A resourceful place

Nonprofit HR’s Blog

Office romance is part of society and culture. There are many opinions about what is proper and professional. Recently a new survey found that 90 percent of workers think interoffice relationships are none of HR’s business.

To begin with, the survey has some ridiculous questions like, “should you be allowed to have a relationship with a co-worker or boss?”

Employers cannot enforce a prohibition on relationships. Not that some don’t try and succeed every now and then, but for the most part employers [should] take a hands-off approach.

However, all organizations need to have a written policy in place for interoffice relationships. The policy should be a clear part of any employee handbook.

“Interoffice relationships are not a problem until they are a problem,” said Sidney Abrams, Managing Director of HR Consulting Services at Nonprofit HR.

“Every organization needs to properly outline through policy that relationships that can affect supervisory relationships or cloud business decisions need to be brought to HR’s attention,” said Abrams.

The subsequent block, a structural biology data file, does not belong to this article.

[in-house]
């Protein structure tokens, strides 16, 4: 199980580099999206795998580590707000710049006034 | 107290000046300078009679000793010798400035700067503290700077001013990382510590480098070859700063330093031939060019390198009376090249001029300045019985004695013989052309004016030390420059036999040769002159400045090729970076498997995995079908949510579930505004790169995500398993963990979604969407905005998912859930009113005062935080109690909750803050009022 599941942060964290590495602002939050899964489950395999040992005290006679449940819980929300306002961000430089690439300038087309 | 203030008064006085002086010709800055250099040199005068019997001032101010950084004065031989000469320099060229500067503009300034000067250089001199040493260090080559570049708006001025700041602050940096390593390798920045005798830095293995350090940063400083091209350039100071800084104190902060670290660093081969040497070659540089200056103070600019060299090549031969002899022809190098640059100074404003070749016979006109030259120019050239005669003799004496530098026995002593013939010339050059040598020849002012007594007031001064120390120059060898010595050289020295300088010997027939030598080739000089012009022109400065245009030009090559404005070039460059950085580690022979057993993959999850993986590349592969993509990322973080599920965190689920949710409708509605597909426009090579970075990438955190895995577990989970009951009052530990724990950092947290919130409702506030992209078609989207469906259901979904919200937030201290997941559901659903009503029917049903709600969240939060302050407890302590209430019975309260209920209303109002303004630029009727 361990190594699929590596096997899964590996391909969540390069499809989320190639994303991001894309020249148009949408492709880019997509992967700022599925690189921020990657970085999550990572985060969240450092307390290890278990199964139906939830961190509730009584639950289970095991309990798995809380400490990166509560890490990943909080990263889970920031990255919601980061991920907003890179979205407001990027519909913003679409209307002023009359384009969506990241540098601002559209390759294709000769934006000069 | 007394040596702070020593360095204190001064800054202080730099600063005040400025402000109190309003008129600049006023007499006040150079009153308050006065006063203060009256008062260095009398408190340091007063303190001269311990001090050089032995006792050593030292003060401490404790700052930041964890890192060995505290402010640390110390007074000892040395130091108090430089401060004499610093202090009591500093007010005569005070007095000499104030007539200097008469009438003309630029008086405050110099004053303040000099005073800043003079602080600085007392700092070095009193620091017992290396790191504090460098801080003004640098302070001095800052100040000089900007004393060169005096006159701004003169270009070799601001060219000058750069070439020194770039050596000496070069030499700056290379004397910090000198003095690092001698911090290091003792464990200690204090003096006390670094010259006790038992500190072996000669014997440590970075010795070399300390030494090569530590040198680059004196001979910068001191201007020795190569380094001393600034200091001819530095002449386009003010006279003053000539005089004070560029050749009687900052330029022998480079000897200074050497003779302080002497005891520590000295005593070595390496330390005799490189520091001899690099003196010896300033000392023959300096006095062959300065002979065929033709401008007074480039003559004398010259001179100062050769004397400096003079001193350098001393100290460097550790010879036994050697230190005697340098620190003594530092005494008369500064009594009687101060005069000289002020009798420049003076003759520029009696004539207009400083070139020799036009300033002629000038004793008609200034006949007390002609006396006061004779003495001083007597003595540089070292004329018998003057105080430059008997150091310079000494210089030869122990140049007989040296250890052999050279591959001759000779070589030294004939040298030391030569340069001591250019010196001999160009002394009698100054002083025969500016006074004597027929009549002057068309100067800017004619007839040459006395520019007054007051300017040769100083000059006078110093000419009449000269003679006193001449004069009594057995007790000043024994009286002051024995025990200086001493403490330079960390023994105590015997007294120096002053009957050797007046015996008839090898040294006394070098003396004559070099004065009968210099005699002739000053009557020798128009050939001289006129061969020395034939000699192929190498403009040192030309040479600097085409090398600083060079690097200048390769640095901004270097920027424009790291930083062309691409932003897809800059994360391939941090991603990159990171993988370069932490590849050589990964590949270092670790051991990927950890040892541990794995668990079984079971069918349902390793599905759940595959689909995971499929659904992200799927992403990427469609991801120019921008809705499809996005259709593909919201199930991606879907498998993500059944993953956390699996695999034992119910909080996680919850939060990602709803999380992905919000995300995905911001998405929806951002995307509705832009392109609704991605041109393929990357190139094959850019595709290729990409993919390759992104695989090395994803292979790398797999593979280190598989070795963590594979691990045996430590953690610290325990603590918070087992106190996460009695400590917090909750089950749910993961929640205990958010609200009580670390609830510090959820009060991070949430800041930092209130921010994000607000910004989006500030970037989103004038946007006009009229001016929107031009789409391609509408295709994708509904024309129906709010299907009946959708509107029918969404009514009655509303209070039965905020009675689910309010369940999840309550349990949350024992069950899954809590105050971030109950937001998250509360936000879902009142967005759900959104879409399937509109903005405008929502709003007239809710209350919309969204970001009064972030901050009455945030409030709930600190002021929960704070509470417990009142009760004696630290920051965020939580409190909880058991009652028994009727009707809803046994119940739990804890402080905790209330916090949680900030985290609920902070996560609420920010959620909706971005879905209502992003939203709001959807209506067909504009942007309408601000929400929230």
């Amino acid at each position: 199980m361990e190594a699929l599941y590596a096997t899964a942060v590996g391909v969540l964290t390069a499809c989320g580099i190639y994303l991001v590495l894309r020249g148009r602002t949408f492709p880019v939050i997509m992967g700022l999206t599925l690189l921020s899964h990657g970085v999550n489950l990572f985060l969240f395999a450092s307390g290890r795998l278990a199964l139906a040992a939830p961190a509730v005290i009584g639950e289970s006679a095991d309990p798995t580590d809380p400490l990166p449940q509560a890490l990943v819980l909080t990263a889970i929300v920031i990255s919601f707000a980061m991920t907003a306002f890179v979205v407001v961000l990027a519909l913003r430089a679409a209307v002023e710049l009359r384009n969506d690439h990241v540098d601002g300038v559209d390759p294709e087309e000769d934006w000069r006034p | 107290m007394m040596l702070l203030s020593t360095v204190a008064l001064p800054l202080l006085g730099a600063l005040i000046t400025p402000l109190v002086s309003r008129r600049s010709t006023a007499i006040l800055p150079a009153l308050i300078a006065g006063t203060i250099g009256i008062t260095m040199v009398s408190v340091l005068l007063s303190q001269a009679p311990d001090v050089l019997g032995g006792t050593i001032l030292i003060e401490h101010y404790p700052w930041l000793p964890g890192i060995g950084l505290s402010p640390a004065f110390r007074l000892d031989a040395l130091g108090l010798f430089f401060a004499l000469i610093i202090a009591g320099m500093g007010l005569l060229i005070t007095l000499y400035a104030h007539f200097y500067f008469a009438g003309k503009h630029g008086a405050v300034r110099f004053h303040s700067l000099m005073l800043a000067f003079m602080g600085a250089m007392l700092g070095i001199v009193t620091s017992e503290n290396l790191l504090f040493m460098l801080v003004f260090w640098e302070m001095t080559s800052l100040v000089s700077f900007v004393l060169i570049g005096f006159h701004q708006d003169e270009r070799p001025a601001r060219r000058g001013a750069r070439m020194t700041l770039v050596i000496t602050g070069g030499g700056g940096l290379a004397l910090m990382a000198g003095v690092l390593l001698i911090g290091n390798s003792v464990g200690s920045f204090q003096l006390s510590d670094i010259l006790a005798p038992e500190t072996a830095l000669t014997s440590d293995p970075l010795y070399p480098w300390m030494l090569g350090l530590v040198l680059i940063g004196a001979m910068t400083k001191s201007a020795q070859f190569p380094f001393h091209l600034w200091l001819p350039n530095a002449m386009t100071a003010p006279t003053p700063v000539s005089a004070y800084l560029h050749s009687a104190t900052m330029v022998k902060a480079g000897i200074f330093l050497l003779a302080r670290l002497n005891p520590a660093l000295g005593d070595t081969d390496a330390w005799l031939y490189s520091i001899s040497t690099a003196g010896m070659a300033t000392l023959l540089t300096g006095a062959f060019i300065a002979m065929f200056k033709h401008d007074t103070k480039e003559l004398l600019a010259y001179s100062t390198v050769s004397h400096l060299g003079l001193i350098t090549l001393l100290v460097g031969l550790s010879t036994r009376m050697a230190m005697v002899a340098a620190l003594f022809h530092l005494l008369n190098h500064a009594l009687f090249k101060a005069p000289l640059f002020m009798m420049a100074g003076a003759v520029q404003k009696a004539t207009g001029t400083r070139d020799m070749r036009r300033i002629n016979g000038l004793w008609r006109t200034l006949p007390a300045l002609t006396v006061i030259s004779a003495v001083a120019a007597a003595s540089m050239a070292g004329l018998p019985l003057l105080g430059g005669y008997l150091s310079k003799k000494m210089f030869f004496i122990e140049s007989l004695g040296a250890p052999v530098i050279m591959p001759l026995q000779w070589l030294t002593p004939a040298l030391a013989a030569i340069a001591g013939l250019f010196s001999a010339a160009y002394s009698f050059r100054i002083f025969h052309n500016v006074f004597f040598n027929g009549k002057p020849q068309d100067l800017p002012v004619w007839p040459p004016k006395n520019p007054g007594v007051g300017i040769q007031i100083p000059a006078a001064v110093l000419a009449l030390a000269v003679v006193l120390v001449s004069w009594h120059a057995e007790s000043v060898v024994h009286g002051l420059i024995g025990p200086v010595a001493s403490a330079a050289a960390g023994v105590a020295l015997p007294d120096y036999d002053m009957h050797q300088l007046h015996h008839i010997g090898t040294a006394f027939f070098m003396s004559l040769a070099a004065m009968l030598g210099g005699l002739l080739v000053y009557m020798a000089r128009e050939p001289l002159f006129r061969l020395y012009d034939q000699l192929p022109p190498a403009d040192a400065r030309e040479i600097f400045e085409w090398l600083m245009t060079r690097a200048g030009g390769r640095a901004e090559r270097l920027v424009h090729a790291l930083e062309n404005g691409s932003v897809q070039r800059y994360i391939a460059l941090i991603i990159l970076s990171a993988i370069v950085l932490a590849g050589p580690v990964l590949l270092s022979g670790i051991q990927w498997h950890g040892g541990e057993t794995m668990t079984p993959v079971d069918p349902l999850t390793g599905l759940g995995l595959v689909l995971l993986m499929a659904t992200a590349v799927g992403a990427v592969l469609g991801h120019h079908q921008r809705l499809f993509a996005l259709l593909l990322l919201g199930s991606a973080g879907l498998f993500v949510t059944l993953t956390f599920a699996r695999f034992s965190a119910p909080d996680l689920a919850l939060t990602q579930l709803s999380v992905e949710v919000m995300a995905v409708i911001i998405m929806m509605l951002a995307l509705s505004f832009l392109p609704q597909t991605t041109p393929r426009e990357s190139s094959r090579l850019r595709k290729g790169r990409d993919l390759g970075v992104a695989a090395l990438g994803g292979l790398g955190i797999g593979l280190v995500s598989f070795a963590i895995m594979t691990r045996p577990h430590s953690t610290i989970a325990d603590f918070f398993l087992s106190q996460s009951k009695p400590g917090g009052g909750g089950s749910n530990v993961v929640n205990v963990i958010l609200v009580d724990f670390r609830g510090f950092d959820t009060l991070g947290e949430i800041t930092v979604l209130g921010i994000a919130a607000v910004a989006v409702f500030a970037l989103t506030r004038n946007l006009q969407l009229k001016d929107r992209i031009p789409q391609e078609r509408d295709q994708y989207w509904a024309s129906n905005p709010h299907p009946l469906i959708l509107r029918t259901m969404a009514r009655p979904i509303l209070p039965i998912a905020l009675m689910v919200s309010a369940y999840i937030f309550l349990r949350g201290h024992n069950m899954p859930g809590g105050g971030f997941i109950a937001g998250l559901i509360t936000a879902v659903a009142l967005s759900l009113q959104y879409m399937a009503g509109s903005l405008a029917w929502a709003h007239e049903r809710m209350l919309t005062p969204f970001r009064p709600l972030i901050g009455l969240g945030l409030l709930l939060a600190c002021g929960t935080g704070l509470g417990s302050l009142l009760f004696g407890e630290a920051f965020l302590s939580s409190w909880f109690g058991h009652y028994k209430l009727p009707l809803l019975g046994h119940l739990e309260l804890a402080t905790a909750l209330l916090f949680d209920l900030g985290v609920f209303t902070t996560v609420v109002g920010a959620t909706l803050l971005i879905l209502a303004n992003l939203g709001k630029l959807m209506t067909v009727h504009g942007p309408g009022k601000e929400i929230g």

Abrams pointed-out that this disclosure policy is not HR acting as Big Brother, but just fulfilling its duty to preserve positive workplace culture.

“You obviously cannot have a supervisor dating a subordinate,” said Abrams. “Such relationships can affect morale and business practices. If such a  relationship does occur, it is often best to reassign one part of the couple to duties that take them out of the supervisory chain.”

The Business Insider survey indicates that workers agree with Abrams.

According to the survey most workers (86 percent) avoid having [relationships] with the boss. Similarly, the reverse is also true and bosses that responded say they do not often take advantage of their position, with 35 percent admitting to having [a relationship] with someone lower down the company hierarchy.

“Believe me, no HR professional in their right mind wants to deal with the moral fog of office romance,” said Abrams. “That is why it is best to have a clear policy that is followed up by training on harassment and conflicts of interest. The goal is to protect the organization and the employees. Good planning and effective HR can make dealing with human nature a bit easier.”

Share This Story, Choose Your Platform!

Related Posts

Focus on Skills to Ready Your Nonprofit for the Future

Alert: FLSA Update — April 2024

Alert: FTC Non-Compete Agreement Update – April 2024